Asm Nancy Skinner
“I am now pleading on behalf of the victims,” Skinner said before pausing, “myself as one, family members and I ask that you do the right thing and make this correction.”
The bill, SB 131, authored by South Bay State Sen. Jim Beall reopens the statute of limitations for those sexually abused by employees of private and non-profit organization to sue, provided they were 26-years-old or older at the time a similar law was passed in 2002. The Catholic Church, Boy Scouts and USA Swimming, among others who have faced allegations of sexually abuse among their ranks, ferociously opposed the bill.
Skinner said there is no way to predict when or if a victim will choose to face the fallout from the sexually assault. "We cannot put a timeline on what triggers our ability to deal with an experience we had as a child,” she said. It is not a thing that we forget. If you ask any victim, it is not a repressed memory, it’s just, we don’t want to deal with it. It’s not pleasant and talking about it publicly is not pleasant.” Her own trigger occurred when her daughter turned the same age Skinner was abused. After three years of therapy, Skinner said, was she better able to cope.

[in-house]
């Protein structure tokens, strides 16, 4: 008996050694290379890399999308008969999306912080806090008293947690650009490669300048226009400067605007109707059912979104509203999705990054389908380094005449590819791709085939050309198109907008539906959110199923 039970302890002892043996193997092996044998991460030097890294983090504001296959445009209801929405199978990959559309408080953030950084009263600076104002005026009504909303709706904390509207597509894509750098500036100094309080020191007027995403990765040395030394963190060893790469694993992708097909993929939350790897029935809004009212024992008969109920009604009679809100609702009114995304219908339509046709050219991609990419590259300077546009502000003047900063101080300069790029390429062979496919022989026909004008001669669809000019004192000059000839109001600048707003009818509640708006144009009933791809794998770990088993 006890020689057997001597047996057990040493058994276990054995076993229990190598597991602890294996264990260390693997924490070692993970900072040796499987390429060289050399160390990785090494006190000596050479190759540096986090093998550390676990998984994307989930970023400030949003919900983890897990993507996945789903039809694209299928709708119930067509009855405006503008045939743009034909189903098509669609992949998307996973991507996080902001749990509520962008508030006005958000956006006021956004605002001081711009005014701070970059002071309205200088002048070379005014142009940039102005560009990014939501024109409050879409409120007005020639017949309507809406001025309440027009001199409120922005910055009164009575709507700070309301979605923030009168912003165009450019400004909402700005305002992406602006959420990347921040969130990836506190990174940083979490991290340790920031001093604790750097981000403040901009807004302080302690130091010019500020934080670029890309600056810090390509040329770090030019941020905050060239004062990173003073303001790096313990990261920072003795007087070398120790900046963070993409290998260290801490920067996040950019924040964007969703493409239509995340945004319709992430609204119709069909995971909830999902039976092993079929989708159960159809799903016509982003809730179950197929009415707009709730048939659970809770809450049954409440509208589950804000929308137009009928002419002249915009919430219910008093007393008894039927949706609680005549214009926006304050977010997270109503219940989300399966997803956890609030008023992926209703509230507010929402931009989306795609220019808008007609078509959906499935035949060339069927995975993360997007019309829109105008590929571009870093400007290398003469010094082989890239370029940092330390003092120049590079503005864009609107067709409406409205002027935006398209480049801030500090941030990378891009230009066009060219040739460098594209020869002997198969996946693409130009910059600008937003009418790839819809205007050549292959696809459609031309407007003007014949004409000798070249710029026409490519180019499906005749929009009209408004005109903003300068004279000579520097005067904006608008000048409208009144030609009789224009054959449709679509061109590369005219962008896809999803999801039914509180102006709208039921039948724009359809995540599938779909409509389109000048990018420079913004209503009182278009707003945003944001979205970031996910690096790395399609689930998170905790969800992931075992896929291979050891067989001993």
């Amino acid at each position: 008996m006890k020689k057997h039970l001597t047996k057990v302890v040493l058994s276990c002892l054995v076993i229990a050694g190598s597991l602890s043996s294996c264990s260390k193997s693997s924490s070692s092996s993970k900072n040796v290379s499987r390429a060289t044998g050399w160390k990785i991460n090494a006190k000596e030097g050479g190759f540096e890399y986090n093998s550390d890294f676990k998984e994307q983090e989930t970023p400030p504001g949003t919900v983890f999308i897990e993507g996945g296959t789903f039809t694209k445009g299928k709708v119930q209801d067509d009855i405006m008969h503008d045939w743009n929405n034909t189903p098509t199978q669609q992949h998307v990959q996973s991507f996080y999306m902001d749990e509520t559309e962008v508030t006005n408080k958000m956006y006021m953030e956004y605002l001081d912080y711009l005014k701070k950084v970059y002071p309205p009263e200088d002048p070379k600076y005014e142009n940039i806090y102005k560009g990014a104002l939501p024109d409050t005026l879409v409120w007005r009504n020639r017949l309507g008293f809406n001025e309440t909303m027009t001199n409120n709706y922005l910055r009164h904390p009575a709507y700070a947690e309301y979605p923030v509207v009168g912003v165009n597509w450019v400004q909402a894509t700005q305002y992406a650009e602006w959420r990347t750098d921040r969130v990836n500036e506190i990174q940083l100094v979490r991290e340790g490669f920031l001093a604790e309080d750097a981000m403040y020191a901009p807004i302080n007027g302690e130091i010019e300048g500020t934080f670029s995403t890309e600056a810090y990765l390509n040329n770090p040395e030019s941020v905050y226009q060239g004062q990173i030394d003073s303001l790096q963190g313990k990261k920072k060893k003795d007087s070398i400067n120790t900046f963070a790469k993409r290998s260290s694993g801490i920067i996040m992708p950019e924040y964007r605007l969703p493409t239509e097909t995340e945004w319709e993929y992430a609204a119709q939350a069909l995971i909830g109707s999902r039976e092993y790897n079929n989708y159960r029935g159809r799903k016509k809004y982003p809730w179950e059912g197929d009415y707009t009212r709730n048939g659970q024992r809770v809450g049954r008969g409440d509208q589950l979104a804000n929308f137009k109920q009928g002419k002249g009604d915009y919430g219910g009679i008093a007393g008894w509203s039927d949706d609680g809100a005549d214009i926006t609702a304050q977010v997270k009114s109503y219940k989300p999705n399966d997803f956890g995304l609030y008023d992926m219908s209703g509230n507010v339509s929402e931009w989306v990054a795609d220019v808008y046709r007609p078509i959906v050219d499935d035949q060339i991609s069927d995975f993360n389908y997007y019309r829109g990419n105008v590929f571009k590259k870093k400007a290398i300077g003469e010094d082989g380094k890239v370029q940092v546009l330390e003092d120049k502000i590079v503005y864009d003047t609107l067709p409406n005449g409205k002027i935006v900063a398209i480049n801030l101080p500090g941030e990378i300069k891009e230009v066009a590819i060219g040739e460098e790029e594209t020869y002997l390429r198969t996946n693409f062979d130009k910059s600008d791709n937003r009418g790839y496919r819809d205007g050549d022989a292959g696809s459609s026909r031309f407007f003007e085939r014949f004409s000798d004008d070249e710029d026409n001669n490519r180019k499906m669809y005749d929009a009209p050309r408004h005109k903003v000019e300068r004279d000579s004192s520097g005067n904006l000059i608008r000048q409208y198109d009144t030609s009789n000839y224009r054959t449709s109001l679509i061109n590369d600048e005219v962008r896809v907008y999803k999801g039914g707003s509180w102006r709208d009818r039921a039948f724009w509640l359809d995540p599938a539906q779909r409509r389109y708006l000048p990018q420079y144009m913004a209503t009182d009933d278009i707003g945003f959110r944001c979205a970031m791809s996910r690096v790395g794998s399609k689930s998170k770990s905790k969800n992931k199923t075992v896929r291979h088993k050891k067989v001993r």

Skinner’s public acknowledgement of her own battle with childhood sexual abuse may be the most courageous of any Bay Area public official since Rep. Jackie Speier described in a House floor speech in 2011 in favor of funding Planned Parenthood, the shame, depression and resolve she felt after undergoing an abortion.
SB 131 now heads to the State Senate for consideration within in the next week.